It is an unusually ideological paper, committed to advancing the causes of neoliberalism in economics and neoconservatism in the sphere of foreign policy. Its style and tone are unlike that of any other newspaper in the nation’s history. The Australian is ruthless in pursuit of those who oppose its worldview – market fundamentalism, minimal action on climate change, the federal Intervention in indigenous affairs, uncritical support for the American alliance and for Israel, opposition to what it calls political correctness and moral relativism.

Note that Manne was still working on the essay when Brown made his position plain in May 2011, but it’s no coincidence that they both sing from the same score. I wrote about Manne’s essay when it came out.  And I also wrote about the reaction from News Ltd a week later. That reaction mirrors in its tone and general character the reaction we’ve seen in the past few days of News Ltd newspapers to Conroy’s proposed media reform laws. Read the rest of this entry »

Media despots, tsars and henchmen bury media reform

In Democracy, Fairfax, Freedom of Speech, Journalism, MSM, News Limited, Noely Neate on March 13, 2013 at 11:52 AM
Daily Telegraph Front Page March 13 2013

Daily Telegraph Front Page March 13 2013

By Noely Nate
March 13, 2013
OMG! Australian Media Reform means the sky falling in, freedom of the press under attack, the Government trying to gag the media.  Growing anger at ‘Soviet’ media reforms, Gillard’s Henchman Attacks Our Freedom (great Mao photoshop on that one). My personal favourite is Press tsar to check standards from The Australian, our supposedly pre-eminent National paper.  Hell, even Blind Freddy can see the theme here.

I thought the hyperventilation on Sky News and ABC24 yesterday afternoon was bad enough, but no, the News Limited papers seriously out-did themselves this morning.  I have spent the last few hours toiling away reading all the opinions on the ‘Threat to our Democracy’ that media reform is and so far, to my great shame as an Australian citizen, I have only found one article that actually acknowledged that these changes are aimed at giving Australians the diversity of news & media that they deserve.

Commando Conroy’s roll of the dice – of course the main thrust of Ms Murphy’s opinion is the ‘desperation of the Labor Government’, though I did find this gem below which tosses the ignorant punter a crumb of respect:

‘Making sure Australia’s currently woeful level of media diversity doesn’t get worse, and journalists conform with their own avowed professional standards are, after all, worthy public policy objectives in this country – uncontentious to anyone outside the industry.’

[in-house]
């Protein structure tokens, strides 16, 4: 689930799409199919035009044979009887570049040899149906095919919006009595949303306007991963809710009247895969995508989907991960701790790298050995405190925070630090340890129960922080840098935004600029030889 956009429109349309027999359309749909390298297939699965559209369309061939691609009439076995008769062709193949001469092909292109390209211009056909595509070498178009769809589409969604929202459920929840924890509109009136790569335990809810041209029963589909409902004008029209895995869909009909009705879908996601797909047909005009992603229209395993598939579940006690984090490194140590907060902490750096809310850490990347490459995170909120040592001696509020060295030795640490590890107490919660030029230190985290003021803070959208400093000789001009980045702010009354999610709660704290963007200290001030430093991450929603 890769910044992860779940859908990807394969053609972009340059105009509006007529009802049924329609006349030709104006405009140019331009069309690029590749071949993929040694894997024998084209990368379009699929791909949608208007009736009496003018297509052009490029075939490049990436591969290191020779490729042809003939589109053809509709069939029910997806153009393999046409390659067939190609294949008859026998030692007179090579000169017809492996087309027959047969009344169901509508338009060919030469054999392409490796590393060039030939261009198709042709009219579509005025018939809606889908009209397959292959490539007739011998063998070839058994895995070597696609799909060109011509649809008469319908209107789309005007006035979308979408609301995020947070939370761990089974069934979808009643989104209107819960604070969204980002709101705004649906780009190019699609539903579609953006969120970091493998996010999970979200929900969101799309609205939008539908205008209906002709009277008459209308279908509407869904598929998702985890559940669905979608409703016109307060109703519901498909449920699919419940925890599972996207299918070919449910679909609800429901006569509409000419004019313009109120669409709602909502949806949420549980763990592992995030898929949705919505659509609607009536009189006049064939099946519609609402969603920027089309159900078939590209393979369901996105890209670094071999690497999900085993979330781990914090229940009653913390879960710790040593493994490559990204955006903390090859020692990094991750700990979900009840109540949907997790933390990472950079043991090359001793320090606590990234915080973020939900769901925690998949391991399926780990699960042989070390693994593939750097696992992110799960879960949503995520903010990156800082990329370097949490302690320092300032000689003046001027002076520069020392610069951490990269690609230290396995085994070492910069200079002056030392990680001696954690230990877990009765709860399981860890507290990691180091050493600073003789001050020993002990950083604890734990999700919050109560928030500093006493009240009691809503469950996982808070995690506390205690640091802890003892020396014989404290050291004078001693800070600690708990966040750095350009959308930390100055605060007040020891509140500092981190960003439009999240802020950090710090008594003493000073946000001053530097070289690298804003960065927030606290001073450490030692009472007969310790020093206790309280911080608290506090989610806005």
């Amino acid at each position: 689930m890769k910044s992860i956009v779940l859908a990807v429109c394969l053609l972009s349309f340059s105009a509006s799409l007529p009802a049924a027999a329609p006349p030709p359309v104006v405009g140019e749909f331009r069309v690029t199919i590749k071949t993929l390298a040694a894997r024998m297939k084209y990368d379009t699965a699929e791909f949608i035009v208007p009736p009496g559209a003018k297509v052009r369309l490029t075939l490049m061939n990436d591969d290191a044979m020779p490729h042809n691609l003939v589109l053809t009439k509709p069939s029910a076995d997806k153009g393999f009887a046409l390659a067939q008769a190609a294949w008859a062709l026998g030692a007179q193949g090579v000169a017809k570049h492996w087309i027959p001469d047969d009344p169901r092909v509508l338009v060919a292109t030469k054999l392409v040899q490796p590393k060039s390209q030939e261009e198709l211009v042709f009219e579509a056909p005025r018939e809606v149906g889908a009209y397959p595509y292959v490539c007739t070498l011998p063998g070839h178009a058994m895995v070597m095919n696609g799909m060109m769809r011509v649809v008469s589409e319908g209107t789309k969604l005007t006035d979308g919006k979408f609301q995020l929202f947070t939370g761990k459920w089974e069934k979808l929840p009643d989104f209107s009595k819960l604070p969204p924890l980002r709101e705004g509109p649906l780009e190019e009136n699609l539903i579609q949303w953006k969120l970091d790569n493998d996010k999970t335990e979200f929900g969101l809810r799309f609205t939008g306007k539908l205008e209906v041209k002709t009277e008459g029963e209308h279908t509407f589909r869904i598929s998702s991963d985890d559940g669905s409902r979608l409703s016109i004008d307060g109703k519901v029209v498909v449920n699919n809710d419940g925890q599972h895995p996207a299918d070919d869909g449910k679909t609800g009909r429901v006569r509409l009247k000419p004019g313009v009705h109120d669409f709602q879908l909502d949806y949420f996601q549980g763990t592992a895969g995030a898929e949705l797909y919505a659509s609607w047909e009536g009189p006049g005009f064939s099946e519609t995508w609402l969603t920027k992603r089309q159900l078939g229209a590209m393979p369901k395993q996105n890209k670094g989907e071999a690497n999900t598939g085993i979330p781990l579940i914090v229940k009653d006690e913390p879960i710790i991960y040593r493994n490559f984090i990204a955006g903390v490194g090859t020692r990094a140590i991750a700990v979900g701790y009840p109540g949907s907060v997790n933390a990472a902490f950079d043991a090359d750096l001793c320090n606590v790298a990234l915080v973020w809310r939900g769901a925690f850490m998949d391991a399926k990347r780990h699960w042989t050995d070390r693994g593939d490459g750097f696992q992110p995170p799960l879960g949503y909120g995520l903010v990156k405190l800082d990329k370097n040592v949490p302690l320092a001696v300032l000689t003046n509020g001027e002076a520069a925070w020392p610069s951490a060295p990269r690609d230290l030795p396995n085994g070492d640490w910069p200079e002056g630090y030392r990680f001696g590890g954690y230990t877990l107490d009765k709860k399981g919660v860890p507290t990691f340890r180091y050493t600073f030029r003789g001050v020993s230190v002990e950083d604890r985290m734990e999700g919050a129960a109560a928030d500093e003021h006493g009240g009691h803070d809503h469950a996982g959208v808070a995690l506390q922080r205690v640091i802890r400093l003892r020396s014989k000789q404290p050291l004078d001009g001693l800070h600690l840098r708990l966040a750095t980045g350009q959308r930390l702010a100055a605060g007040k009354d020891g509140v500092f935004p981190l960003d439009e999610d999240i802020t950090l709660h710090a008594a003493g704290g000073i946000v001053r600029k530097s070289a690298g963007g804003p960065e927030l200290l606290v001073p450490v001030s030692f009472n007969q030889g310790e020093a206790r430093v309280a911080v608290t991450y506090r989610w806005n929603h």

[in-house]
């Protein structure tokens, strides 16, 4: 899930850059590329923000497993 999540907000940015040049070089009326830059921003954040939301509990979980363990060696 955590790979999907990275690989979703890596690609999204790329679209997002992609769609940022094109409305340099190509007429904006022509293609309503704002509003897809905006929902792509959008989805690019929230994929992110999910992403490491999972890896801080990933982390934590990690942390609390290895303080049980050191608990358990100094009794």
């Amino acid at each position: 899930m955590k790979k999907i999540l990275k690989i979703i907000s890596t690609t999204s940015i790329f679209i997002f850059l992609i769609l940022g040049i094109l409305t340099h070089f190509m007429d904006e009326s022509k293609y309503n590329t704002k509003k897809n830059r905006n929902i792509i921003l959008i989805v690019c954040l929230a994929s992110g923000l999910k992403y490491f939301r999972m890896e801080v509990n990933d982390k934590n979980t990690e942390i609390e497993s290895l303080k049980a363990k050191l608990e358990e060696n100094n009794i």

I know if you read the papers you might have missed this very salient point, but these reforms are actually supposed to help us – the customer, voter, citizen, the distracted masses outside of the seats of power who actually rely on the media to inform us.

The vast majority of the public still get their information from the mainstream media, not social media as Malcolm Turnbull maintains.  He also maintains that the public can ‘discern where truth lies’. I suggest that they cannot. Given full information from the media yes they could, though when it is the media themselves deciding what they will or will not tell the Australian public, we poor punters have no idea what the truth is at all.

The sad state of the likes of Meet The Press is a perfect example. The re-vamped version is produced by News Limited using News Limited resources and staff. The title is perilously close to false advertising because you are not meeting the press, you are meeting the News Limited press. Anyone else see an issue with this?

The great unwashed are, in general, blissfully unaware of the fact we really do not have any diversity of media in this country.  Looking at Queensland alone, punters are amazed when they find out that ONE company owns or has an interest in The Australian (our major national paper), The Courier Mail (our only state-wide paper) and Foxtel (popular in regional Qld due to poor TV reception)./ Even the NRL does not escape the News Ltd clutches. How can any one person with even the smallest dose of common-sense think that ONE person owning that much power to influence the public is a good thing?
“There is a reason that the charming Mr John Birmingham refers to this company as “News Ltd Death Star”, the pop culture reference is extremely apt.”

Murdoch apology front page on #NOTW

Murdoch apology front page on News of the World

Would we think that having one company supplying 75% of food to the nation as a good thing? Basically News Ltd rules our media. There is also Fairfax. The average person on the street is already cranky about the Coles Woolworths duopoly, so why the hell do the media think that only having two main players in the print media sector is ok and not being abused? Read the rest of this entry »